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Emirates talks up Qantas alliance "chemistry"

More than one year into their high profile partnership, the Qantas-Emirates partnership is exactly where the Dubai-based airline wants it, according to its Australasia vice president Barry Brown.

Speaking to media at Arabian Travel Market in Dubai, Brown confirmed Emirates is still happy with the performance of the tie-up, with the relationship of continuing benefit to both parties.

“Quite frankly we’re a good fit. As I said 12 months ago, if you overlay our schedules we are natural brothers,” he said.  “It’s where we want it and it is continuing to evolve. For Emirates' customers it’s opened up another 40 destinations and 5000 flights per week we connect to.”

In regards to Qantas’ current difficulties, Brown was adamant that the relationship hasn’t been stressed as a result.

“It hasn’t strained the relationship. I think it’s given them some problems to look at,” he said. “We’ve got a partnership, you don’t just put that on the shelf at walk away, you enhance that. The chemistry is there so it’s working for both of us.”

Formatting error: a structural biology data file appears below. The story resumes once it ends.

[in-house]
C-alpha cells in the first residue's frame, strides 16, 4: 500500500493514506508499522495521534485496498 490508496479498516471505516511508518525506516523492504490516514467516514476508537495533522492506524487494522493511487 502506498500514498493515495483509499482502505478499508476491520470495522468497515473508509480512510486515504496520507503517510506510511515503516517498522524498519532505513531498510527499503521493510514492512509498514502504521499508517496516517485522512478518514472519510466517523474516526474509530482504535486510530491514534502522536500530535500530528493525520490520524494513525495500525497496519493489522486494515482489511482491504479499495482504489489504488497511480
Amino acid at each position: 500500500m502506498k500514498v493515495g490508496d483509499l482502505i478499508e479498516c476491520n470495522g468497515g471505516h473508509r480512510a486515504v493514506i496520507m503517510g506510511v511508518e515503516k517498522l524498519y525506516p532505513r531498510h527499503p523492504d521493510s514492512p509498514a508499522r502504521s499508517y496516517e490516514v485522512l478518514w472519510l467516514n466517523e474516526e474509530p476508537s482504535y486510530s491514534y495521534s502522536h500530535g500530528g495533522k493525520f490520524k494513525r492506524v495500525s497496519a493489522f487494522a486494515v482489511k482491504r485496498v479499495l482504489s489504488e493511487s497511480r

But he insisted that Emirates would not consider an acquisition of the Flying Kangaroo if it were to be freed up for sale by the Australian Government.

“We’ve said from the beginning we won’t take equity. It’s not in our DNA to do that, we will continue to talk partnerships as long as it makes sense to both sides.”

Qantas too has highlighted its satisfaction with the tie-up's performance to date. On the first anniversary of the partnership, Qantas International chief executive Simon Hickey said the partnership had been given a “clear stamp of approval” by its Australian customers.

More than one million passengers travelled through Dubai and onwards to more than 65 destinations across the Middle East, North Africa, the UK and Europe over the first 12 months.

“The reaction to the partnership has been extremely positive to the point where the highest customer satisfaction ratings across our international network are on flights from Sydney and Melbourne to Dubai,” Hickey said.

“Since Qantas began flying through Dubai, there has been an increased interest from Australians in Dubai as a holiday destination with travelers now staying on average between two and seven nights.”

The airline reported particular benefits for inbound tourism, especially in regional areas.

 

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